1. Each district must be essentially the same size in population. This causes some neighborhoods to get carved in two. But it's always avoided whenever possible. We wait for the US census report (next winter), then carve up our population by however many senate seats we decide. The Oklahoma Senate has expanded and contracted multiple times, and the legislature can choose to do that again.
2. The Oklahoma Senate should coordinate with the Oklahoma House of Representatives, to create a 2:1 ratio of House seats to Senate seats. Just add 2 senate seats and subtract one house seat and you're there. It allows each new senate district to equal exactly 2 House seats. That's important.
3. Once the senate districts are drawn, simply create 2 House seat boundaries from within that senate district. repeat the process in each of the 50 Senate Districts and you have a set of 3 legislative subdivisions
My retiring senator is Gary Stanislawski. His Senate 35 boundary overlaps 8 House districts. That means when his constituents contact or visit him about a problem, he may need to find which of the possible 8 House members is also serving that constituent. No, a region should have a set of 3 lawmakers working for them. Senate District '35' should have House District '35A' & '35B'. Some other states have adopted this model. Minnesota has used it for about 50 years. the lawmakers love it and so do the political parties.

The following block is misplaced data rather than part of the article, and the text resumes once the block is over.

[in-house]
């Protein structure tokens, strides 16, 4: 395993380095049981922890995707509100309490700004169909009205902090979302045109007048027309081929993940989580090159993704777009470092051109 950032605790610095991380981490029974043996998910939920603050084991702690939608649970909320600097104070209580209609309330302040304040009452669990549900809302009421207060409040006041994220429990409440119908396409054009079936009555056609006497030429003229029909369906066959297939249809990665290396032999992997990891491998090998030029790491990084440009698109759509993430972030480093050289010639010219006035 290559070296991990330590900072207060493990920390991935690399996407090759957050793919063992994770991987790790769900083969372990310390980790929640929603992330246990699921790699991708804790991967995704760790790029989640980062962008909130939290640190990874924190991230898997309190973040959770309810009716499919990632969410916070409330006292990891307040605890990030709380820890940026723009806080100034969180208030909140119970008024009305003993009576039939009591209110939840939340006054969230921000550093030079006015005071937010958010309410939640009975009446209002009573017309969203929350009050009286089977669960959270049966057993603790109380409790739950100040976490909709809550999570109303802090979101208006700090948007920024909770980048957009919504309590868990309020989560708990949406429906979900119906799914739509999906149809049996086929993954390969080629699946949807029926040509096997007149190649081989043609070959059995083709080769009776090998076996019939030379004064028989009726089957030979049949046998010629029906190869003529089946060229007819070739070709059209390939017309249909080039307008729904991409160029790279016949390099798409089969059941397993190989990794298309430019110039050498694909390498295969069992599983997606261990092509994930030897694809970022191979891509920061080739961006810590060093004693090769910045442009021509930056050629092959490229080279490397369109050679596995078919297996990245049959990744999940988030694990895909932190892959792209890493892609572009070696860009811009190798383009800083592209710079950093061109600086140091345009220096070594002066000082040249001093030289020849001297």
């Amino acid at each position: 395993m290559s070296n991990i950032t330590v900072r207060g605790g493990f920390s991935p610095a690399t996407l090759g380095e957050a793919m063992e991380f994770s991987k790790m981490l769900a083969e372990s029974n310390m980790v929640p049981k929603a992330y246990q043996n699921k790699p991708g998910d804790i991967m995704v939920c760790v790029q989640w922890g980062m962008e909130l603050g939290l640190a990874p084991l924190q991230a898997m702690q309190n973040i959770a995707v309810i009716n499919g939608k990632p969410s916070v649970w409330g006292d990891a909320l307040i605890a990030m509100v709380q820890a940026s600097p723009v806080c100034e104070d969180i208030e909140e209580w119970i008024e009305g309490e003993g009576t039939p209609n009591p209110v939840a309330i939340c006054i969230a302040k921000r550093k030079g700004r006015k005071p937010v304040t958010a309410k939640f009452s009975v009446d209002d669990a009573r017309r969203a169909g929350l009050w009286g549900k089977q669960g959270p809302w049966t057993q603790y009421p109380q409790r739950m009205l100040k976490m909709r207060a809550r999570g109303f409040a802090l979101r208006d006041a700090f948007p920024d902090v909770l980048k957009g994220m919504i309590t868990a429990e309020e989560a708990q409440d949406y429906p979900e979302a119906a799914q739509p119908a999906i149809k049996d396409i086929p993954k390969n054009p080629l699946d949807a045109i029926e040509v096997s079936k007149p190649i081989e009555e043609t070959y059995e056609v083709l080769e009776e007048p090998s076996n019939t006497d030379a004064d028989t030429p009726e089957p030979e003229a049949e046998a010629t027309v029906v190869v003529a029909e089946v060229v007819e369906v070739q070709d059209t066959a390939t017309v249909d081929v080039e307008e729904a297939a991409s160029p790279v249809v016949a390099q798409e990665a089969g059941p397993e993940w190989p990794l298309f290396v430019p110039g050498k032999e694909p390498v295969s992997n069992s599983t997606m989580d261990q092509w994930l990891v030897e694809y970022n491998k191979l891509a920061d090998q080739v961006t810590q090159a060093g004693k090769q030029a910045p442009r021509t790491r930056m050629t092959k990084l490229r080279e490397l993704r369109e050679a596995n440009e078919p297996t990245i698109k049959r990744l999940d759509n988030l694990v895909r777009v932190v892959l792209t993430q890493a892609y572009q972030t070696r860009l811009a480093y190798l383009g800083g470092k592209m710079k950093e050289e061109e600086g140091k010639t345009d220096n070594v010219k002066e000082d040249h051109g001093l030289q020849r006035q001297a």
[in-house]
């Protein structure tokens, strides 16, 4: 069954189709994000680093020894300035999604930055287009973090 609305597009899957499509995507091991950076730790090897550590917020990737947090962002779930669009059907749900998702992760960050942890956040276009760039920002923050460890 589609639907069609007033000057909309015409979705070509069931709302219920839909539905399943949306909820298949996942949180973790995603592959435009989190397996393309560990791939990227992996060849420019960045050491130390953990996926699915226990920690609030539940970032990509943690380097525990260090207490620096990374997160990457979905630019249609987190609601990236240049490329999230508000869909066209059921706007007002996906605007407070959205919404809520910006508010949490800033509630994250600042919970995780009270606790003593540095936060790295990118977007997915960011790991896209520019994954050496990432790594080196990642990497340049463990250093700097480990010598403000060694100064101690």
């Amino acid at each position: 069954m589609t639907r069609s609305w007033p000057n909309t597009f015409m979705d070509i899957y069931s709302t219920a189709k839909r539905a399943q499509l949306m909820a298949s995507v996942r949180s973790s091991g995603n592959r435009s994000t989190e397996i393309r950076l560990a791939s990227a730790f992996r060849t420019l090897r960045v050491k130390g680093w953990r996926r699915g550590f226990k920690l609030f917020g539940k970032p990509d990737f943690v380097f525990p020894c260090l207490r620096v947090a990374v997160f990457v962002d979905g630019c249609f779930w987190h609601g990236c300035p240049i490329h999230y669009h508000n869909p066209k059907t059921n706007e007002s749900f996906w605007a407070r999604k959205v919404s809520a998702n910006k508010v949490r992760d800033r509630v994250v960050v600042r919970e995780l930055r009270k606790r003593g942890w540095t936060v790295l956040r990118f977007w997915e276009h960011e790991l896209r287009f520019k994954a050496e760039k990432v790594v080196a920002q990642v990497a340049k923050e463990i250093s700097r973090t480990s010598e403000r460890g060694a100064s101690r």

- It has safeguards against gerrymandering charges because it's not designed purely to benefit only the incumbent. It's designed to be a compromise between the house and senate, which, in itself, speaks volumes in a court litigation. In 2012, Texans were essentially denied a voice in the presidential primary, because of a lawsuit over the new districts that the legislature drew.
- Political parties in states like Minnesota, New Jersey, and elsewhere reorganized by senate district, rather than county. It makes each local party organization more manageable and each delegation can be managed by volunteers. Currently the OKC & Tulsa Party organizations simply cannot be run by a volunteer. But when you split them into 8 senate districts, they become very manageable and the metro areas are restored to proper representation at the State Committee meetings.
One tiny issue would be created and require a 'fix'. If the House has an even number, a potential tie vote could occur. Most legislative bodies simple rule that a vote fails in this case.
But in an organizational vote (for speaker and pro temp), a tiebreak vote is required. The senate already has this figured out . The Lieutenant Governor serves in this role.
Some state empower the Secretary of State to fill this tiebreaker role for House leadership votes, if a Secretary of State is not yet sworn in, the Governor would become the tiebreaker vote. Here'sa link about the history of ties in legislatures.
The embedded map is responsive. zoom in to find out what your Senate district might have looked like, if Oklahoma had adopted this streamlining effort 10 years ago.